Clare, England

PIRA is now imposing exile on youths........well done Mo, you REALLY showed them who's boss............
Elise, UK

The IRA cease-fire is just as intact as the cease-fire of the various Loyalist factions. Good decision Mo, but if you feel you must renege sometime then make sure you apply sanctions against all offending groups, not just the IRA.
Brian, Canada

The only policy that this government seems to have is to appease Sinn Fein/IRA at any cost. At the same time, however, I think it's been a bad mistake on Trimbles' part to place so much emphasis on decommissioning. If there are safeguards, which there appear to be, then I think the Unionists should work with what we've got. The IRA will only marginalise itself further once the political process has begun.
Simon, UK

The IRA has led Mo Mowlam & Tony Blair down the aisle with no intention of going through with the marriage. If killing people and importing arms is not a contravention of the cease-fire, then what is? Their only objective has been to obtain the release of their prisoners. Why is it that most people can see this apart from the government?
Mark Leaman, UK

I read all the press about NI - its a topic I have a real interest in and have had for several years. At some point in the near future I hope, one or another side in the conflict is going to have to take a real leap of faith, on one or more of the key blockage points - but until we get there I think Mo is doing ok in a thankless, difficult role - I encourage her to keep it up and try not to be too discouraged at all the carping. They're ain't too many people capable of filling her shoes!
Benjamin Jordan, Singapore

With the report on the news of the youths being threatened in the province could we possibly be looking at a scapegoat situation. It would appear through the reporting in the UK news service that none of the Youths can identify the reasons for their exile. It would appear that the media are stirring this situation into a frenzy and also linking it to the peace process. It has been commented that this type of thing happens on a weekly scale, why at this time, when Mo Mowlem and certain factions involved in the peace process need to establish who are the guys dressed in white are, has this story taken so much prominence. I would say it raises the question that - Are the heart strings of the British public being manipulated for us to feel an unconfirmed sympathy for these youths and therefore view the IRA and associated organisations actions as derogatory to the peace process?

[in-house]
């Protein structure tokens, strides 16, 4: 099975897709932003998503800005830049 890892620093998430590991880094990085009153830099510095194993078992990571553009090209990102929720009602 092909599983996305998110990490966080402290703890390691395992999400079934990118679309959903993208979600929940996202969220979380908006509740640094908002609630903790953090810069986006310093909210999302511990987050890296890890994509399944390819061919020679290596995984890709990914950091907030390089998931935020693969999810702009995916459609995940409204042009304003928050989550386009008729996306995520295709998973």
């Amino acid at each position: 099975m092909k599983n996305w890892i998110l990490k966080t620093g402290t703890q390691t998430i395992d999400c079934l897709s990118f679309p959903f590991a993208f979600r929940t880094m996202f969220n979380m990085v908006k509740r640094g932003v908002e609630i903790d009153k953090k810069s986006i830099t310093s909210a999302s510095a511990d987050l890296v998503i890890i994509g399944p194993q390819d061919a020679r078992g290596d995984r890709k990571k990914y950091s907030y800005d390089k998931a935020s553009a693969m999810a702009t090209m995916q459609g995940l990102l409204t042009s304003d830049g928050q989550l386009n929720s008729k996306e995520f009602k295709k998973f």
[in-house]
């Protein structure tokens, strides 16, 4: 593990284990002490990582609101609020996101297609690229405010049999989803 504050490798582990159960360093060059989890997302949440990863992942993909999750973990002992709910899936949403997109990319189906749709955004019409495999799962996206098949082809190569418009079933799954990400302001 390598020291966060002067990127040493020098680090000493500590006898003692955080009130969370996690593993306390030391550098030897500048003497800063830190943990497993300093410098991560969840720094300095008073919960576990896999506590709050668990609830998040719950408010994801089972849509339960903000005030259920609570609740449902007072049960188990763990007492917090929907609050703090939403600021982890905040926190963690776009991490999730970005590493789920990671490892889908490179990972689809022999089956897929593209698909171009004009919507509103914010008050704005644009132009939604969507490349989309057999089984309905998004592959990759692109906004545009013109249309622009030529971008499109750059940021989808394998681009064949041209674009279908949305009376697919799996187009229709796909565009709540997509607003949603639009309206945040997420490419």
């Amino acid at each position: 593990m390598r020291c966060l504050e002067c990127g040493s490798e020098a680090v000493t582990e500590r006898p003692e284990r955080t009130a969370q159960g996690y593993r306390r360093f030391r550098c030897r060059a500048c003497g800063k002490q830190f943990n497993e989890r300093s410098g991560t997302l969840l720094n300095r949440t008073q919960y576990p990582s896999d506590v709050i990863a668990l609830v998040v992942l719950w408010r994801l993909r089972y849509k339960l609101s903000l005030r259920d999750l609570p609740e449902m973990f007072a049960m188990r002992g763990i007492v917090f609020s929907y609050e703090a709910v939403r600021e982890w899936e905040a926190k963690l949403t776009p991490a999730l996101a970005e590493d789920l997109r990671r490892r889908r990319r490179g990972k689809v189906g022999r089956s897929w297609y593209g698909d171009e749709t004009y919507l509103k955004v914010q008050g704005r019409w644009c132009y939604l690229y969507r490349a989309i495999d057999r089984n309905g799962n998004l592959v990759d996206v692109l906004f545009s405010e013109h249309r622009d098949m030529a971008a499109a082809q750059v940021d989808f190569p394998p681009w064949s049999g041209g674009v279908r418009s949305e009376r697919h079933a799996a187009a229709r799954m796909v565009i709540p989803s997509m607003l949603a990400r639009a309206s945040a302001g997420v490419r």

Gordon McCallum, UK

Surely it is time the Government began to treat the various murder gangs of Northern Ireland like the common criminals they truly are. What we are now seeing is the true nature of paramilitary activity in Northern Ireland. The gangs operate as viable businesses founded on intimidation and domination of communities. They are thugs and extortionists. To suggest that they are in some way capable of turning to normal life and taking a part in the democratic process is nonsense. You may as well suggest that the Mafia be given a legitimate role in governing Sicily. You might also suggest that it is fine for the Mafia to kill and brutalise, as long as the victims are Sicilian.
J.F. Munro, Scotland

It is clear that the only "Peace" that the Government is interested in securing is peace on mainland Britain. they will accommodate murder violence intimidation the destruction of property provided it is confined to N. Ireland It is a policy that will inevitably end in catastrophe
James Macaulay, N.Ireland

Living in this part of the world, I am at a loss when Arab nationals ask me why it is the British Government has no qualms sanctioning innocent Iraqi civilians but is reticent when it comes to terrorists on its own doorstep. Mo Mowlam appears to be in a no-win situation but the present Government has allowed itself to be forced into this corner by accepting the word of known killers in the shape of McGuiness and Adams.
Tanya Scott, Dubai, United Arab Emirates

I think Mo Mowlam is right. She is keeping her attention on the big issue. That is to offer the ordinary people an opportunity to develop a normal democratic society in which all sections of the community are represented. The violent factions do not represent the aspirations of most people. Their criminal acts must not be allowed to take precedence over the main project at hand. I'm afraid there will probably be violence for some time to come but that is no reason to give up now.
Andrew Witham, UK

Negotiation is the only way to settle the battle.
Mariko Mitsui, Japan

Apart from maintaining a so-called 'cessation of military operations' the IRA & Sinn Fein have made no concessions whilst the British Government has made all the moves (less troops, checkpoints removed, prisoner releases, police reform, Irish government involvement to name a few). What motivation has the IRA to move now? Mo seems quite happy to let SF have their cake whilst the IRA eat it! The lesson of history is that appeasement never brings true peace yet it seems that Mo's only policy is to appease those who threaten to return to all-out violence if their demands are not met. I voted for the peace agreement but this isn't it.
Sam, Northern Ireland